Tag Archives: wrestling

From top: ad in The Evening Herald, October 16, 1932; Eoin O’Duffy; coverage in The Sunday Independent, October 11 1932

All-in wrestling comes to Ireland.

Thanks Blueshirts.

‘The Masked Contributor’ writes:

It was 87 years ago yesterday, November 19 1932, that the first ever professional wrestling event took place in Ireland.

While grappling sports like wrestling have long existed here, by the 1930s they had fallen out of fashion. There were attempts at reviving the sport at the beginning of the 20th century but these failed.

Interestingly, the Irish wrestling technique ‘collar and elbow’ was one of the styles incorporated into what became professional wrestling.

Professional wrestling, or ‘all-in’ wrestling as it was then called in Ireland, emerged in the post-Civil War period in America and was typically a touring attraction like a circus.

Wrestling was then introduced into Britain by American migrants at the end of the 1920s and it then reached Irish shores thanks to the controversial Irish figure General Eoin O’Duffy, and the Australian restaurateur and promoter, William Willis.

In the 1930s, General O’Duffy was involved in a campaign to revive athletics and other sports in Ireland, including various forms of wrestling.

Part of his strategy involved holding public events to help clear the debt of the National Athletic and Cycling Association (NACA) and to prepare athletes for upcoming Olympic games.

In early November 1932, it was reported in the [Evening Herald] that the NACA had approached William Willis about promoting wrestling events.

William Willis was born in Australia, although his parents were from Cork and Limerick. During his life, Willis, once a wrestler himself, served in the Australian Army and had played rugby for e London Irish before moving to Dublin.

When approached to promote wrestling it was reported that Willis would provide one night of the proceeds to the NACA and that in March 1933 there would be a tour across Ireland in which 50 percent of the profits from events would go to the NACA.

Shortly after being approached, Wills promoted Ireland’s first-ever wrestling event at the Portobello Barracks (now Cathal Brugha Barracks) in Rathmines, Dublin 6 on November 19 1932.

The card featured talent from England, Germany, Poland, South Africa, New Zealand, and Australia. These wrestlers were based, and wrestling regularly, in England, before traveling to Ireland. Likewise, numerous Irish wrestlers went to England to wrestle in its burgeoning industry, while others ventured to America.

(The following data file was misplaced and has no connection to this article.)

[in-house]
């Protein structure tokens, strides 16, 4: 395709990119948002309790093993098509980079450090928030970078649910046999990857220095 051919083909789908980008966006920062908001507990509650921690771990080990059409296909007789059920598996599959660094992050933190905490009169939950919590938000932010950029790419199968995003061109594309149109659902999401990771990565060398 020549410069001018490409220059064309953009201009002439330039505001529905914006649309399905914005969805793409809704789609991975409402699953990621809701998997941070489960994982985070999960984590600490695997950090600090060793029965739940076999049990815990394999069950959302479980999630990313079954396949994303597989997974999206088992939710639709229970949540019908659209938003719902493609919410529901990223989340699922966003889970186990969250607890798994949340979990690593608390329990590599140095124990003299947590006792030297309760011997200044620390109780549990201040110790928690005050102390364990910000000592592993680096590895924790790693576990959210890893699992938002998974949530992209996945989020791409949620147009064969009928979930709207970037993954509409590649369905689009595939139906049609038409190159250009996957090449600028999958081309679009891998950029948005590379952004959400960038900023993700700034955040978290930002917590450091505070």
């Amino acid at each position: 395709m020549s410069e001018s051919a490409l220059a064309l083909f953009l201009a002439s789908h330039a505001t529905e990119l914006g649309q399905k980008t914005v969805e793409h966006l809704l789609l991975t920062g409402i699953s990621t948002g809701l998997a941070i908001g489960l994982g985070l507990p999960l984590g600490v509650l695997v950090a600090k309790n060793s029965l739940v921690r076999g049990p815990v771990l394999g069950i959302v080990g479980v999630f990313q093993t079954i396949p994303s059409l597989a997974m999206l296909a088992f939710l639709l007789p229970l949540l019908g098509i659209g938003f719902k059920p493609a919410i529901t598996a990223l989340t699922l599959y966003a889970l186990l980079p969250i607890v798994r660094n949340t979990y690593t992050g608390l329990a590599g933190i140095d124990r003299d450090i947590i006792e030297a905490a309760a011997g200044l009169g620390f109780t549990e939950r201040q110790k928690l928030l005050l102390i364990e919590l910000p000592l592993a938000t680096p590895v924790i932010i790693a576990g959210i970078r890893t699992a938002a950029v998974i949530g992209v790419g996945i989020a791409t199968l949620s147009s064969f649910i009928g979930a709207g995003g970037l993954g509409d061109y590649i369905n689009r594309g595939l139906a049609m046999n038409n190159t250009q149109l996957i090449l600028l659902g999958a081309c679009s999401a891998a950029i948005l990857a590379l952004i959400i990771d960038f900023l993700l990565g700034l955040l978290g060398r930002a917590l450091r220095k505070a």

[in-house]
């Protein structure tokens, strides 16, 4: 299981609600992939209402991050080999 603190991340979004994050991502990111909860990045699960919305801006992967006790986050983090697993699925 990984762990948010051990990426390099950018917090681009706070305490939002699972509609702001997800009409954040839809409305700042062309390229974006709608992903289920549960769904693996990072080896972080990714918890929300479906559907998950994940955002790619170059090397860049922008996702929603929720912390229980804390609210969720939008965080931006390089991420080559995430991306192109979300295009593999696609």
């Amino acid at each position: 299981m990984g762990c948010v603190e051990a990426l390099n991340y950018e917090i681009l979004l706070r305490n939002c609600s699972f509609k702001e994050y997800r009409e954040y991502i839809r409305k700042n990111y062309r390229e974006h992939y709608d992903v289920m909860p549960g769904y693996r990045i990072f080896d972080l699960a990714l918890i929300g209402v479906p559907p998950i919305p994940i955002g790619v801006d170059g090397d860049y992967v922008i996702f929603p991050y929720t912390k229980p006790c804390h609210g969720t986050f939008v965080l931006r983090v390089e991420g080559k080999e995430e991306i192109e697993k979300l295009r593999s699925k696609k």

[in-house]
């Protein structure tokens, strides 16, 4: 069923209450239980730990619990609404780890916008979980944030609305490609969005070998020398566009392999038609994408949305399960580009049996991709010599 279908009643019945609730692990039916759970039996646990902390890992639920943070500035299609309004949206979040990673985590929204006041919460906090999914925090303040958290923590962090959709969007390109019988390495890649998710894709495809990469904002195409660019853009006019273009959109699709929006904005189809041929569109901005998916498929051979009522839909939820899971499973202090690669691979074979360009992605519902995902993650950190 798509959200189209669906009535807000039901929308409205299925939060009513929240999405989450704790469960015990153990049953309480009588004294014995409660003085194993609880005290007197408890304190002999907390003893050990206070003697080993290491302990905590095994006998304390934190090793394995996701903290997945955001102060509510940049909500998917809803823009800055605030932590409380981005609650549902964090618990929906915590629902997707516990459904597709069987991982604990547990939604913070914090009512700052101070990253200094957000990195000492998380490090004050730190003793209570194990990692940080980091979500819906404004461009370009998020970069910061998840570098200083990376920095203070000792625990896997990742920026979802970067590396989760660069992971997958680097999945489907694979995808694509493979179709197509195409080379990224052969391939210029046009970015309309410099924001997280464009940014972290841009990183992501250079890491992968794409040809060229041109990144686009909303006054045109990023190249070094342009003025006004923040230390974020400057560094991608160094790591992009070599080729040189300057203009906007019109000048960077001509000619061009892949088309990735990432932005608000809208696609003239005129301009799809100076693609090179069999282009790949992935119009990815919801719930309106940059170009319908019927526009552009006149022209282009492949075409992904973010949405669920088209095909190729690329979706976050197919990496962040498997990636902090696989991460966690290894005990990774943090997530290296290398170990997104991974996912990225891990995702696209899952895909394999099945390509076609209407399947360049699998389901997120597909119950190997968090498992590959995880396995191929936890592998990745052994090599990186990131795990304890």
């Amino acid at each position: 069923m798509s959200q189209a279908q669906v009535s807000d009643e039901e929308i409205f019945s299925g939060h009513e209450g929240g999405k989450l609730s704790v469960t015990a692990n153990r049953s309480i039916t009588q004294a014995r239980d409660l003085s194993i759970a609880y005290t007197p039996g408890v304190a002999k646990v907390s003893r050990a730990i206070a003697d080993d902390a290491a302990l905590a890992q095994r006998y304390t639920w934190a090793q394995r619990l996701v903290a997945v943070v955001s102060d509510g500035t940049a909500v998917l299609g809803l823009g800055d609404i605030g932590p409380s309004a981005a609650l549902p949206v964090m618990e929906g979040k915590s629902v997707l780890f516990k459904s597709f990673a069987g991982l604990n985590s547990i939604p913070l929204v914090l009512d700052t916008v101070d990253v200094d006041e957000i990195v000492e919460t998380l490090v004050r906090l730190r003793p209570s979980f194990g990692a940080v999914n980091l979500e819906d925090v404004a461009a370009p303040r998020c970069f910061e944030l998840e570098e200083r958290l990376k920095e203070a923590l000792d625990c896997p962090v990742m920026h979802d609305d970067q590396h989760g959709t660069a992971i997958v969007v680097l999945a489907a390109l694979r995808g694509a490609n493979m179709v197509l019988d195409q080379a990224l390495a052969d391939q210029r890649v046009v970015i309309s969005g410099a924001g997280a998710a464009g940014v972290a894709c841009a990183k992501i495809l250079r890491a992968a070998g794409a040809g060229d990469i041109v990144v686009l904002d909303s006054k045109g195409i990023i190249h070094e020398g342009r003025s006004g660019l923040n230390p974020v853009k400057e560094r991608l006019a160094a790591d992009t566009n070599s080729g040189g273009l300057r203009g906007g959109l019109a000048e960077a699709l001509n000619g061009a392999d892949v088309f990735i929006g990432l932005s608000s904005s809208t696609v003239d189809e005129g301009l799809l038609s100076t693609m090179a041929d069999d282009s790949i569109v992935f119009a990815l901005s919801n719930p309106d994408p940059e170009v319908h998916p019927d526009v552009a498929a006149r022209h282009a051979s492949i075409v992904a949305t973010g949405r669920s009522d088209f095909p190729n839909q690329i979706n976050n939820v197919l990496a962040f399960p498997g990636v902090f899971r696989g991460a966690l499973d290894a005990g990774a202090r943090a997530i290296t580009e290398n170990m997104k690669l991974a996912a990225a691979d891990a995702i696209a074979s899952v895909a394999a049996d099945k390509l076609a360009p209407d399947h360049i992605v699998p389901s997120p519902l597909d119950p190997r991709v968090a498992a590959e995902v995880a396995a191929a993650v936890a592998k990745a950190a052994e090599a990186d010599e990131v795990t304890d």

The event was covered in depth by numerous newspapers with headlines such as ‘Wrestling Thrills: Dublin has first taste of the sport‘ appearing in The Irish Press.

These articles detailed the rules and types of bouts featured in ‘all-in’ wrestling and the wrestlers involved. No attendance figure was provided but it was reported a large crowd was at the event.

At the time, and for a few more years at least, wrestling was still regarded as legitimate. Results were carried in the sports section of newspapers, and footage of bouts was shown on newsreels in cinemas.

However, a series of exposés in America and Ireland in the 1930s revealed the pre-determined nature of wrestling and damaged its popularity.

Two days after its debut another night of wrestling took place, this time at the ‘Rotunda Gardens’ in Dublin.

Again, Willis was the promoter and the card featured the same wrestlers from the first one, but also a man from Skerries named Jack Carroll.

Two more events occurred over the following days at the Rotunda while a final planned event was cancelled, seemingly due to dwindling interest.

Despite the cancellation Willis told reporters this wasn’t the end of wrestling in Ireland, and it wasn’t. Willis continued to promote wrestling throughout the 1930s until a libel case damaged his business. More on that in the future.

Another promoter, Gerard Egan, also ran wrestling events during this period. While wrestling didn’t take off here, within three years an Irishman, Danno O’Mahony, was one of the biggest names in America. More on him in the future.

These days promotions like Over The Top Wrestling and Phoenix Wrestling are among those promoting events for Irish fans.

Meanwhile, Becky Lynch, Sheamus and Finn Balor, have followed the likes of Danno and earned money and fame in America.